Many software programs (including CMS software such as WordPress) support automatic updates, in which the site applies an update on its own with no intervention from the site administrator.
We need to continue exploring this for Drupal. Here are some pros and cons identified in this and related feature requests:
- Users want it. Some have found that it is worth leaving the platform for easier/cheaper to maintain alternatives.
- It would be particularly useful for situations like SA-CORE-2014-005/PSA-2014-003 (very low-risk patch for a very critical security issue where speed is of the essence).
- It would go a long way to improving the overall security of Drupal installations across the internet: the reality is many sites just go un-updated under the current manual processes. As a platform powering better than a million websites, it is the "good netizen" thing to do -- every site that doesn't get compromised translates to many outdated browsers not getting exploited, and personal computers not getting hacked.
- Given the larger codebase and use of external libraries in Drupal 8, manually applying fixes is likely to become more frequent and on a less predictable schedule, making automatic updates even more valuable.
- Even if a less conservative strategy is selected regarding the scope of code changes pushed automatically (ie, force sites to take feature releases when not at security release - 1), broken sites are much easier and cheaper to fix with confidence than compromised sites. Accepting some risk of breakage is therefore the preferred model of a segment of the userbase (additional attribution). Organizations running sites that secure billing and other confidential information may similarly find this risk model preferable.
- It would not be forced on anybody. It would only empower site owners to choose whether it is the right solution for them. It could be built as a highly isolated module that can be disabled completely, which would make an exploit of the automatic update system itself very implausible on sites that don't think it is right for them.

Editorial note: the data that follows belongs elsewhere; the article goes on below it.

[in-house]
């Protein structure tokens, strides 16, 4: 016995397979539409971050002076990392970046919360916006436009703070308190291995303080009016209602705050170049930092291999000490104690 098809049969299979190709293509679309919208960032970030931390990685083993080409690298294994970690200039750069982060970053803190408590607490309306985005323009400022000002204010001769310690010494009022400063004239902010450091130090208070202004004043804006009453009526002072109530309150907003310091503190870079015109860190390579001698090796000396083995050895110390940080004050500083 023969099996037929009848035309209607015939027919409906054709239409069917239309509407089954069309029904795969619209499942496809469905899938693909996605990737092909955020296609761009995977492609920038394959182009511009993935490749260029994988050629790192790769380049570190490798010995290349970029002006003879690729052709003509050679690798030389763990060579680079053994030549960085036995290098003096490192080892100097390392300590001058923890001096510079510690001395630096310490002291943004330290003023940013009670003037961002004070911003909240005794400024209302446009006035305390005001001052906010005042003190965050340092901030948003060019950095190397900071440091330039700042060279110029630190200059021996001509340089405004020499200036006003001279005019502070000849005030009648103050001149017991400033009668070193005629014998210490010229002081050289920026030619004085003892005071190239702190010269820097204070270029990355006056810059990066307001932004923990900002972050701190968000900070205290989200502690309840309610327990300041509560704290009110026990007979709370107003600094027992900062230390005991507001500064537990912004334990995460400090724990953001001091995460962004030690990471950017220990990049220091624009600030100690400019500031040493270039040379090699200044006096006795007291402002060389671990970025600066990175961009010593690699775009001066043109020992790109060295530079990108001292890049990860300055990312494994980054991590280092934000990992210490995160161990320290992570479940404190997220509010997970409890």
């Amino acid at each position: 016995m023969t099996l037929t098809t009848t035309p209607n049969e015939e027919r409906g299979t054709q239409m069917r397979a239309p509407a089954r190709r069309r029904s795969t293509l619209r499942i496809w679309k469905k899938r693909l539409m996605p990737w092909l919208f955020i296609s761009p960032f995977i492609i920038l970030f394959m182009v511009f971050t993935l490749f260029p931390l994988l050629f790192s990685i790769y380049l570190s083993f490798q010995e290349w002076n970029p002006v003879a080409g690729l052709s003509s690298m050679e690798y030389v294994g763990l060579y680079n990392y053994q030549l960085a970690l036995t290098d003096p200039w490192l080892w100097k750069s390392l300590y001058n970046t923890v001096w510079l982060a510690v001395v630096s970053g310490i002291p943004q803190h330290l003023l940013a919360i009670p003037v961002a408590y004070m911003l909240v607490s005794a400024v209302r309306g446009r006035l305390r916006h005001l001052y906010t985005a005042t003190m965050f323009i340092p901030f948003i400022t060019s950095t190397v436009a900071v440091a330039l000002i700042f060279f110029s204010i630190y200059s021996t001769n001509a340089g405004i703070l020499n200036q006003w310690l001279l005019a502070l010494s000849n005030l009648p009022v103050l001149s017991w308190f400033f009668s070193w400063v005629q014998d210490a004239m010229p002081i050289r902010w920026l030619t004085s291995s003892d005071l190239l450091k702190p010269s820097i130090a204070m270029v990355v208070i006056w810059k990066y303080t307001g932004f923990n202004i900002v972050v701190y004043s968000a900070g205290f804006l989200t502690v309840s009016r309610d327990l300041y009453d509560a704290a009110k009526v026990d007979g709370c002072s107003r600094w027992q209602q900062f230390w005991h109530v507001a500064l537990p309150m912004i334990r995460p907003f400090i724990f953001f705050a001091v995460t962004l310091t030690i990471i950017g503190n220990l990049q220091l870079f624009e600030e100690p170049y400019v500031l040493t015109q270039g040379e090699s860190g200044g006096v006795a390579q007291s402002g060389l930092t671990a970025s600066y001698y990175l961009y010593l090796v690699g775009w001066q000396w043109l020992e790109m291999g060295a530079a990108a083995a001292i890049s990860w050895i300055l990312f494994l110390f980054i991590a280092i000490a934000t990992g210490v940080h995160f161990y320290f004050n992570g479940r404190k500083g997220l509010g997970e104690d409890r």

- Without some form of automated security update solution in place, I fear I may never be allowed to take a holiday again...(attr.)
- Implementing automatic updates means substantial new code of nontrivial complexity. There is no way to guarantee that the new code will not itself have security vulnerabilities. From the original issue summary, "The risks of introducing automatic updates to Drupal are that we don't want to open up new security holes in the process."
- Counter-argument: But can anyone argue that the net effect of the advent of automatic updates in other software has been decreased security? Automatic updates have been done, and done successfully, in many ways by many vendors with positive results.
- A case is repeatedly made that it would require the site to be able to write to its own executable areas, and that this is by definition less secure.
- Counter-argument 1: A number of implementation strategies have been suggested that would not require the site to directly write to its own executable areas. In one, favorable hosting environments would install purpose-built software running in a separate process from the site itself to verify and perform the update. For generic hosting environments that offer authenticated (s)ftp/ssh as the means to change code, site owners could choose to provide the update infrastructure with valid credentials ahead of time; these could be retained in an encrypted database whose private key is offline 99% of the time (attribution). Credentials would then be supplied back to the site (an encrypted channel may be achievable for this purpose through native php code) and kept in memory during an update event.
- For sites that have been configured such that they can write to their own executable areas, "automatic security upgrades on systems with an already weakened security is a good idea. One might argue that every bit helps." (attribution)
- It is a feature primarily targeting users with a low technical level, and they are not going to turn it on anyway (attribution).
- Counter-argument: If you're smart enough to build the rest of the site, then you can make the decision that is right for you whether or not you wish to turn it on. If your site was built for you, the firm who did so is smart enough to turn it on when continuing support is not part of the agreement -- an option they don't currently even have. These assertions won't hold true all the time for all people, but that's not a reason for Drupal not to offer this feature.